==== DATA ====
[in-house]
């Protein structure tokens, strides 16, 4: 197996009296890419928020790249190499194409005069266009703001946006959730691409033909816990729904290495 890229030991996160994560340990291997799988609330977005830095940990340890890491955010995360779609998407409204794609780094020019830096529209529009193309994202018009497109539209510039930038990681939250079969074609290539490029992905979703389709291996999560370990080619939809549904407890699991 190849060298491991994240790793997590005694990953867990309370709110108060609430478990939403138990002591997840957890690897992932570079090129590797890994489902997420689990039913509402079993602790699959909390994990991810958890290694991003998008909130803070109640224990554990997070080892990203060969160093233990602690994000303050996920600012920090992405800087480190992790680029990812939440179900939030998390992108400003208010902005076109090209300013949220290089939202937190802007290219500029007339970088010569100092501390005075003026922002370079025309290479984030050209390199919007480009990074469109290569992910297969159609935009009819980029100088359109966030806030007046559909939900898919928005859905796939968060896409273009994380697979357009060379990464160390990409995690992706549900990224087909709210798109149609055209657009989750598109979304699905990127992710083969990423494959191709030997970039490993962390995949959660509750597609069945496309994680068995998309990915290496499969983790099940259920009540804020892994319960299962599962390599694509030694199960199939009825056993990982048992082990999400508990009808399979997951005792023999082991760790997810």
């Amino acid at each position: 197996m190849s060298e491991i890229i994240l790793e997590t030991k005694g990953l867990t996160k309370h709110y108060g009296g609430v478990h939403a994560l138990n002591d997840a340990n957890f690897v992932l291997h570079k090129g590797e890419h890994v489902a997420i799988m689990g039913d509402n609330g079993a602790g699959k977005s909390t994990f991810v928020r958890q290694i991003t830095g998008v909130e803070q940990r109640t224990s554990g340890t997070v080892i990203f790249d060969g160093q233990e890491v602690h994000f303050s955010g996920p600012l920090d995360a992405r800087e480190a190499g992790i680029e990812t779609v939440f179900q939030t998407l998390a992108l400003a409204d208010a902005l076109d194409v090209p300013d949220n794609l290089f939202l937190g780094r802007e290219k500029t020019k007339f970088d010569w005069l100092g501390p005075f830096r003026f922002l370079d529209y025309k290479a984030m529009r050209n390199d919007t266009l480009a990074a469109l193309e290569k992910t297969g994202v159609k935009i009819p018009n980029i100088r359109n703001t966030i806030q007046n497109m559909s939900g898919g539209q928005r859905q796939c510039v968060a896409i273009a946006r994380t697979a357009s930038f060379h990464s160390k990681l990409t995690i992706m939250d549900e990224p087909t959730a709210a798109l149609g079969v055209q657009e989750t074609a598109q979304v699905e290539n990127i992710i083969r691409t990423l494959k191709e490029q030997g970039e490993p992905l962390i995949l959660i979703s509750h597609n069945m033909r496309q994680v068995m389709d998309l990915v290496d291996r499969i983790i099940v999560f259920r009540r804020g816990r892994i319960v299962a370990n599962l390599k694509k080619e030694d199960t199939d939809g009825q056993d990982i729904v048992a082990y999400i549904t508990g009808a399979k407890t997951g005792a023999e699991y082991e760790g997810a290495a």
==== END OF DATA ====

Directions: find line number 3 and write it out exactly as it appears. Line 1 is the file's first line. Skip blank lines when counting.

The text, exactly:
């Amino acid at each position: 197996m190849s060298e491991i890229i994240l790793e997590t030991k005694g990953l867990t996160k309370h709110y108060g009296g609430v478990h939403a994560l138990n002591d997840a340990n957890f690897v992932l291997h570079k090129g590797e890419h890994v489902a997420i799988m689990g039913d509402n609330g079993a602790g699959k977005s909390t994990f991810v928020r958890q290694i991003t830095g998008v909130e803070q940990r109640t224990s554990g340890t997070v080892i990203f790249d060969g160093q233990e890491v602690h994000f303050s955010g996920p600012l920090d995360a992405r800087e480190a190499g992790i680029e990812t779609v939440f179900q939030t998407l998390a992108l400003a409204d208010a902005l076109d194409v090209p300013d949220n794609l290089f939202l937190g780094r802007e290219k500029t020019k007339f970088d010569w005069l100092g501390p005075f830096r003026f922002l370079d529209y025309k290479a984030m529009r050209n390199d919007t266009l480009a990074a469109l193309e290569k992910t297969g994202v159609k935009i009819p018009n980029i100088r359109n703001t966030i806030q007046n497109m559909s939900g898919g539209q928005r859905q796939c510039v968060a896409i273009a946006r994380t697979a357009s930038f060379h990464s160390k990681l990409t995690i992706m939250d549900e990224p087909t959730a709210a798109l149609g079969v055209q657009e989750t074609a598109q979304v699905e290539n990127i992710i083969r691409t990423l494959k191709e490029q030997g970039e490993p992905l962390i995949l959660i979703s509750h597609n069945m033909r496309q994680v068995m389709d998309l990915v290496d291996r499969i983790i099940v999560f259920r009540r804020g816990r892994i319960v299962a370990n599962l390599k694509k080619e030694d199960t199939d939809g009825q056993d990982i729904v048992a082990y999400i549904t508990g009808a399979k407890t997951g005792a023999e699991y082991e760790g997810a290495a």